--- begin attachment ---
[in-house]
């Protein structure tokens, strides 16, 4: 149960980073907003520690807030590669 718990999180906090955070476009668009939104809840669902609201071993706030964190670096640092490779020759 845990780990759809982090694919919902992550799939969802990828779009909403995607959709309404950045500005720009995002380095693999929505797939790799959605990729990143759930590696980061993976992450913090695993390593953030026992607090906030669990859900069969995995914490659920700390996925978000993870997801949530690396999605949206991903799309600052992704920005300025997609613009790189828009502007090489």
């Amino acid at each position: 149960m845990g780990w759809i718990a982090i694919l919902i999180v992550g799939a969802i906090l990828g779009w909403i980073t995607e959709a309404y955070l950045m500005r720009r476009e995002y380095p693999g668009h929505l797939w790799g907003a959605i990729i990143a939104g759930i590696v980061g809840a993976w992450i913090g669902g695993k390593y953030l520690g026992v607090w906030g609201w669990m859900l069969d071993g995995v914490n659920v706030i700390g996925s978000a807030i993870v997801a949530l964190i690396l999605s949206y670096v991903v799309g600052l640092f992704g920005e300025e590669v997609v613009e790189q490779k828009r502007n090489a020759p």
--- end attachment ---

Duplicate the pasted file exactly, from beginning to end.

[in-house]
């Protein structure tokens, strides 16, 4: 149960980073907003520690807030590669 718990999180906090955070476009668009939104809840669902609201071993706030964190670096640092490779020759 845990780990759809982090694919919902992550799939969802990828779009909403995607959709309404950045500005720009995002380095693999929505797939790799959605990729990143759930590696980061993976992450913090695993390593953030026992607090906030669990859900069969995995914490659920700390996925978000993870997801949530690396999605949206991903799309600052992704920005300025997609613009790189828009502007090489």
């Amino acid at each position: 149960m845990g780990w759809i718990a982090i694919l919902i999180v992550g799939a969802i906090l990828g779009w909403i980073t995607e959709a309404y955070l950045m500005r720009r476009e995002y380095p693999g668009h929505l797939w790799g907003a959605i990729i990143a939104g759930i590696v980061g809840a993976w992450i913090g669902g695993k390593y953030l520690g026992v607090w906030g609201w669990m859900l069969d071993g995995v914490n659920v706030i700390g996925s978000a807030i993870v997801a949530l964190i690396l999605s949206y670096v991903v799309g600052l640092f992704g920005e300025e590669v997609v613009e790189q490779k828009r502007n090489a020759p």